MSI GT75VR keyboard

Well, there are a few more things I’d like. Quieter fans, for one, as these kick up quite a fuss when playing games. This is to be expected, of course, and I’ve yet to see a laptop even as ludicrous as this one offer a better, more ear-friendly solution. Indeed, the GT75VR’s 2.1 speaker system does a reasonable job of masking the fact this might actually be a jet engine in disguise about to take off through your window, but while the speakers are certainly better than other tin jobs I’ve seen, nothing truly captures the throaty death moans of Doom demons quite like a proper headset. The wrist rest and touchpad are also prone to picking up greasy fingerprints, marring its otherwise top notch build quality.

Then, of course, you remember the GT75VR costs £3099 and all those hopes and dreams fly out the window again. There is a slightly cheaper version with less storage for £2,598 from Scan, but still, it was nice to think about while it lasted, eh? All joking aside, though, the GT75VR could well be a reasonable investment if you were a developer, for instance, and needed something powerful enough to take on the road to shows and conventions to showcase your game, particularly if you needed it for VR. For everyone else, though, go and apologise to your current PC and we’ll pretend this conversation never happened.

79 Comments

  1. quotidian says:

    “Failed to specify” usually means tn panel in my experience, though that experience is admittedly not with ludicrously expensive laptops. How are the viewing angles? Is there noticable shift in colors if you change the vertical angles?

  2. Douchetoevsky says:

    This just seems like a “worst of both worlds” situation to me. Even in the hypothetical with the game dev showing off a demo a desktop would be a better choice unless you wanted the player to be playing specifically on a laptop for some reason.

    Cool tech sure, but I don’t understand who would want this for any practical reason.

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      Don Reba says:

      Cool tech sure, but I don’t understand who would want this for any practical reason.

      People who need a laptop for work and don’t want a separate computer for gaming.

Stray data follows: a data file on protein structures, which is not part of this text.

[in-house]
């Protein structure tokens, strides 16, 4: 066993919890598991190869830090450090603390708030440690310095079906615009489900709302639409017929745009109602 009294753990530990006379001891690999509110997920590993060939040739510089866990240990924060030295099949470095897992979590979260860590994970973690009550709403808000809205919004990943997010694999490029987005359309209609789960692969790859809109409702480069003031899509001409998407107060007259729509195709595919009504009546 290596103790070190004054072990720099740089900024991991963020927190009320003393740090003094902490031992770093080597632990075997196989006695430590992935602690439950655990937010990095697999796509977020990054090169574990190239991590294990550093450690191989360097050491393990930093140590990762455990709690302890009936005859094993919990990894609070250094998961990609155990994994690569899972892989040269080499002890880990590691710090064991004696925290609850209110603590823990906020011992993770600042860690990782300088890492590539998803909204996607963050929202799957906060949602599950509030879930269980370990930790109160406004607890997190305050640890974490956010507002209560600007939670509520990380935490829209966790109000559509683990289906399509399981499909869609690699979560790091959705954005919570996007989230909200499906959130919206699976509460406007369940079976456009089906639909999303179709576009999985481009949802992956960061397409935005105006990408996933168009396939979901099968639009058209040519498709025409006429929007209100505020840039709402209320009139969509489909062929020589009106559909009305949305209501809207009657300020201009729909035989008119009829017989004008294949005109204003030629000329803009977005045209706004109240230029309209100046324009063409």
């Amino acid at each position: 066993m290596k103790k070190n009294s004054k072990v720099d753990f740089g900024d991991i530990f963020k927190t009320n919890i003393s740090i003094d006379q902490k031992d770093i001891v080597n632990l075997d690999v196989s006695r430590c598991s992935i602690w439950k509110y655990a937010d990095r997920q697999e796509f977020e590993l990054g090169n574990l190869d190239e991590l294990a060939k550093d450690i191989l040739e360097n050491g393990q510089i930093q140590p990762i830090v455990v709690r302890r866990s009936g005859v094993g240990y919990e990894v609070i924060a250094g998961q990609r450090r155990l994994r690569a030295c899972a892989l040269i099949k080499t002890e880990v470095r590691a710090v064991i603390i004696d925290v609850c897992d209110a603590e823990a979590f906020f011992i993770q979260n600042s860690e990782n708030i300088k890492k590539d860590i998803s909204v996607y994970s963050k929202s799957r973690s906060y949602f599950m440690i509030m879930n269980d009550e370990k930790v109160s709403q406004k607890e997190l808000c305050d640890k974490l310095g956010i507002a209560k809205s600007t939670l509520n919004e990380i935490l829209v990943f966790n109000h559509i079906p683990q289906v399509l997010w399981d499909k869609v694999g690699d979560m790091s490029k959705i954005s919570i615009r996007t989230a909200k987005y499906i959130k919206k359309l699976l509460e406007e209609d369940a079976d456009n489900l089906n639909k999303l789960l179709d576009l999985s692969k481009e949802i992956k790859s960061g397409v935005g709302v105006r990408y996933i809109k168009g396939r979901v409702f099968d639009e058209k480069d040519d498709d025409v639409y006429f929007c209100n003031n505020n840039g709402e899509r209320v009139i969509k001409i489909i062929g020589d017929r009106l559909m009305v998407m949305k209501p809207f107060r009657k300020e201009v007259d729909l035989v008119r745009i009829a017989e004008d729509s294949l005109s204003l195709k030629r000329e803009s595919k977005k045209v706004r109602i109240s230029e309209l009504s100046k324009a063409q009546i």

• Douchetoevsky says:

        In that case, props to people who can figure out how to blow this much money as a write off.

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          Don Reba says:

          It’s not a lot of money for someone with a middle-class income, really. For people likely to be working on a laptop.

          • ColonelFlanders says:

            I have a middle class income of about £45,000 (my partner earns about the same) and that is total nonsense. It IS a lot of money no matter how rich you are; people who are wealthy don’t get wealthy by spending all of their money, especially on frivolous shit like this. If you want to argue that someone (an insane person in my view) doesn’t want to spend almost half the money on a functional work laptop AND a shit-hot gaming PC then fine, but I challenge you to find more than 3 of these unicorn people.

            I can tell you the kind of people that will buy this laptop are not the kind of people who make savvy spending decisions. They are the kind of person who will get this on finance so they can show off to their gamer friends. It’s a sad reality of these ULTRA GAMING EXPERIENCES; anyone who actually wants to game doesn’t buy this hooey.

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            Earl-Grey says:

            Sure, if your only care in the world is yourself then feel free to fart your money away on this sort of thing.

            But show me the middle class parent and homeowner who can piss away £3100 on a gaming “laptop”.
            Seriously, show me, they’re clearly drug dealers on the side and I could use some of the good stuff to help me forget about my debt.

            Hah, sure 6-7% of your annual income before taxes is “not a lot of money”, must be nice in that bubble.

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            Don Reba says:

            By middle-class income, I meant more like $100K. An average C++ programmer’s salary in the States is about $110K. I should’ve been more specific.

          • GeoX says:

            people who are wealthy don’t get wealthy by spending all of their money, especially on frivolous shit like this.

            …so the argument here is that wealth is entirely or largely earned and that rich people are all super-rational. Huh. I would ask how long you’ve been in a coma, but I’m not sure there’s actually been ANY historical period anywhere where any of that was remotely true.

      • Ericusson says:

        I have the gt73VR bought a year ago.
        I travel for extensive priods of time with lots of downtime regularly and I game a lot.

        Having waited a year for the 1080 allows awesome gaming on he run though the weight is a britches for sure.

        I bought it in Asia and had no choice but to have the 4K version which the 1080 handles well enough for anything these days. But MSI has real problem in quality control and the screen suffers too much bleeding if used at maximum luminosity in dark settings.

        The laptop is noisy when using its full on fans which keep things at about 60C. But that is kind of the common things in all laptops for gaming.
        At least it’s form factor allows for a full on ventilation and high performance.

        Keyboard is great to use even if not mechanical.